Music Director and Conductor Peter Dabrowski ignited two symphonies into fiery classical music for the fourth and most impressive time.

They call it the POPS Symphony Extravaganza. Once again it was the South Texas Youth Symphony that ended with a prolonged standing ovation.

The Valley Symphony set the stage for double performances that attracted 3,000 Lower Rio Grande music students earlier in the day. The public performance pushed the Extravagnza total close to 5,000 in attendance.

“I am proud that the Valley has two splendid orchestras, the Valley Symphony and the Youth Symphony,” Dabrowski said after the smoothest performances this double event has produced, the past four years.

“The role of the Valley Symphony is to foster musical development and mentor younger musicians,” he added. “The Youth Symphony is to create younger musicians from their orchestra in hope that some day they will join them in the Valley Symphony.”

The Masetro added, “I was very happy with both concerts. The audiences and their response truly expressed their feeling of pride. We have a fabulous Symphony!”

“Our next symphony is coming up with the Orchestra and Chorale on Feb. 19 at the University of Texas-Pan American in Edinburg,” he continued. “Our Chorale is excellent and all Valley music-lovers will want to see the next concert. It will feature the music of Ruter, Vivaldi and Bruckner.”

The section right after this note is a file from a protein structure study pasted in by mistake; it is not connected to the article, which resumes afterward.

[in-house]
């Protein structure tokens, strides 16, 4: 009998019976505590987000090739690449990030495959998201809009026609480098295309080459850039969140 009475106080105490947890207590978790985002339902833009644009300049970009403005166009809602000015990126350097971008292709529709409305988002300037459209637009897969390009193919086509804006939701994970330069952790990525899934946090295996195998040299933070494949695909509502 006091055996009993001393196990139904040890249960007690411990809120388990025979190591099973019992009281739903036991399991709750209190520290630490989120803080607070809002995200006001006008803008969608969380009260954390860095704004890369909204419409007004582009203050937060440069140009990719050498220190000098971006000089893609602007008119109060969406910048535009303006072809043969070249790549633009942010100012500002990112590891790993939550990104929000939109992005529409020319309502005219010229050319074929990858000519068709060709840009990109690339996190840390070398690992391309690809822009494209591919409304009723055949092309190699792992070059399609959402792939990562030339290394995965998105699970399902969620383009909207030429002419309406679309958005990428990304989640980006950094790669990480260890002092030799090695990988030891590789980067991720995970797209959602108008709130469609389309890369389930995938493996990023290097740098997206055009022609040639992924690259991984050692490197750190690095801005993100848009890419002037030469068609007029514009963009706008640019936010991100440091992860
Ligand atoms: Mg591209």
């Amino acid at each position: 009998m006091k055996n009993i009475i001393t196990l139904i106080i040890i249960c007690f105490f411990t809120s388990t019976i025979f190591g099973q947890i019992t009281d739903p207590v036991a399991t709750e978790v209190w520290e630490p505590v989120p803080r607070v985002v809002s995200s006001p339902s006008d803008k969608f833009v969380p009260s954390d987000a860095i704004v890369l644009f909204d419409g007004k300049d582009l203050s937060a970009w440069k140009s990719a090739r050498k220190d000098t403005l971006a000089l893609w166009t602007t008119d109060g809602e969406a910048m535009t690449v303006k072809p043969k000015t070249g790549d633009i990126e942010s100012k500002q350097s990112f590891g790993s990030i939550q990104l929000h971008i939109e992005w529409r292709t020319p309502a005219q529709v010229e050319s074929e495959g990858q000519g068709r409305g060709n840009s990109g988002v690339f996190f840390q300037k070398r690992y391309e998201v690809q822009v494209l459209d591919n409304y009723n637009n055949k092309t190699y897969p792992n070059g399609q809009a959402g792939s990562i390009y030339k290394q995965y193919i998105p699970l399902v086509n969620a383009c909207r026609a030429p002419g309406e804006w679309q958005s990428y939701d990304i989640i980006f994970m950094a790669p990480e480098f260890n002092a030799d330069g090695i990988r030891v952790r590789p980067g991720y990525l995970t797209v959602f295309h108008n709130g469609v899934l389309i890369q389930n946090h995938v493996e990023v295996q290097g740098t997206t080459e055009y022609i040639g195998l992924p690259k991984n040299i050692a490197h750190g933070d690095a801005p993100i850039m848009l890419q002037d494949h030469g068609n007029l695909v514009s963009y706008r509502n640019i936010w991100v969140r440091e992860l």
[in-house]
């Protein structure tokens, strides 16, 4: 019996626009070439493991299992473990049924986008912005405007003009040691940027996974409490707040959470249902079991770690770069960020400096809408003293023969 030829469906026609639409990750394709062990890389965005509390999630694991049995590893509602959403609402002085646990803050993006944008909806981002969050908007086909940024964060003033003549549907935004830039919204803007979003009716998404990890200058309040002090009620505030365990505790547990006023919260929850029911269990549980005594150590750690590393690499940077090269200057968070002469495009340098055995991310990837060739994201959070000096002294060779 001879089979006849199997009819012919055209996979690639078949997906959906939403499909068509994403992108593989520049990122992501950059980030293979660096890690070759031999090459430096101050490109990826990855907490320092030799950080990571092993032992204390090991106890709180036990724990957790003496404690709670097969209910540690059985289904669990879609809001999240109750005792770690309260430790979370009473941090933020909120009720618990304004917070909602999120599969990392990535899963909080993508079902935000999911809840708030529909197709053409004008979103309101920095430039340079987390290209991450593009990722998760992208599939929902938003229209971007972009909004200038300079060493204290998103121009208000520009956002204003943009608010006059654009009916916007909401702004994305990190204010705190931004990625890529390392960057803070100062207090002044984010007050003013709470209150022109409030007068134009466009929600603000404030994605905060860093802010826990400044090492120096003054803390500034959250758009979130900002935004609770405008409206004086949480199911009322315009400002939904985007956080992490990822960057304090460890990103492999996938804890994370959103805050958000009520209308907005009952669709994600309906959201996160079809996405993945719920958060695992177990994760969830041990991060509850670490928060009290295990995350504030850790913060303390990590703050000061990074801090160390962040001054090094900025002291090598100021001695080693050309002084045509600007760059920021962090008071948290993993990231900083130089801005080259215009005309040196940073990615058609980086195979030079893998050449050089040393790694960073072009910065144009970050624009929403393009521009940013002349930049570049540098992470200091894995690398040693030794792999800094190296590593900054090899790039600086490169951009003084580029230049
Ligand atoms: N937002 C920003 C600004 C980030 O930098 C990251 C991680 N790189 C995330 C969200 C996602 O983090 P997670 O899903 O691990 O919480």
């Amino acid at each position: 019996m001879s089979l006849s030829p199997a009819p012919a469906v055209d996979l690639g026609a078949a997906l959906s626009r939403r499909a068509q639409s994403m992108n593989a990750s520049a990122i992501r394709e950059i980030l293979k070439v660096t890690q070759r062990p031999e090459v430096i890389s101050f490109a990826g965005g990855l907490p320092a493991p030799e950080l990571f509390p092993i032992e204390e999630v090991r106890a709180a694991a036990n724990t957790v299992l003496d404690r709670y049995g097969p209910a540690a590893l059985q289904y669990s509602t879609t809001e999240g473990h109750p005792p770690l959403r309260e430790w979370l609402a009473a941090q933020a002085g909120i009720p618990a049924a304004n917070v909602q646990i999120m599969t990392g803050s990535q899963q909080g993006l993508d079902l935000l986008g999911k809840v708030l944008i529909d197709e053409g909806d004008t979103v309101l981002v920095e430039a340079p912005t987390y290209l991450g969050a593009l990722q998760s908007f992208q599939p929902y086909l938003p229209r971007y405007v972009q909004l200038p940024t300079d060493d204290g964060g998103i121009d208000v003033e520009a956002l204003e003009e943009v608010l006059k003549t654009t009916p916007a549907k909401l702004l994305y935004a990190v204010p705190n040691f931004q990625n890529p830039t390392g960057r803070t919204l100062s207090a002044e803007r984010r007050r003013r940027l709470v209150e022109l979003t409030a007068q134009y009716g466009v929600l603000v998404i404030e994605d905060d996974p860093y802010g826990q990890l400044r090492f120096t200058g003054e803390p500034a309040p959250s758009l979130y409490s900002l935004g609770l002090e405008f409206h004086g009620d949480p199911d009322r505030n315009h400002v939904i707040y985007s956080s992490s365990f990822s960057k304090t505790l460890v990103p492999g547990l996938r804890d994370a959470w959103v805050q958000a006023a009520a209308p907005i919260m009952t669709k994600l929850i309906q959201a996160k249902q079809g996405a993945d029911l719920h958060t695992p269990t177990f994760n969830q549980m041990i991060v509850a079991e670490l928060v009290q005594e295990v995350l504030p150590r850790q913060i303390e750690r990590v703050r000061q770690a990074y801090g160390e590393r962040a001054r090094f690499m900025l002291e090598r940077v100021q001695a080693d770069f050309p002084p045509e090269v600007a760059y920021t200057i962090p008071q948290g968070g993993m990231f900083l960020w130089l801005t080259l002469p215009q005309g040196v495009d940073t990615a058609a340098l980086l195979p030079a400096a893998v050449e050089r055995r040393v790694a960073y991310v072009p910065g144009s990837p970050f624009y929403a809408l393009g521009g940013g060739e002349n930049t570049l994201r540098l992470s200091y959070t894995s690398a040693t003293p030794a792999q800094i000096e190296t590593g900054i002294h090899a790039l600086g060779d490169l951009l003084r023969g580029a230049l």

The Valley Symphony on Jan. 23 highlighted Spanish with “Mexico in La Piel” (assisted by the University of Texas-Pan American Mariachi) then by Spain with Rimski-Korsakov’s “Caprice Espanol.”

The youths sparkled with Bizet’s famed Carmen Suite. They earned high applause mastering the most popular of opera music, familiar to all and excellently performed.

The Carmen Suites 1 and 2 were followed by Hungarian March, then Leroy Anderson Favorites by one of three American composers on the program.

This annual event attracted hundreds of members of the Symphony (this was not part of the six-event concerts by the Valley Symphony alone). Winter Texans and Valley music-lovers filled a majority of McAllen Civic Center auditorium.

Each year the Youth Symphony grows perceptibly closer to professional. Youth Symphony members, 50 strong, came close to the 69 members of the Valley Symphony and treated every note and instrument with poise.

The old favorite classics delighted this audience, which was chiefly older, except for the justly proud parents of the students. The youth range from grade school to college, but most are high school age. They concentrated, dressed and performed like young pros. All true lovers of classical music should plan to see what these youth achieve next.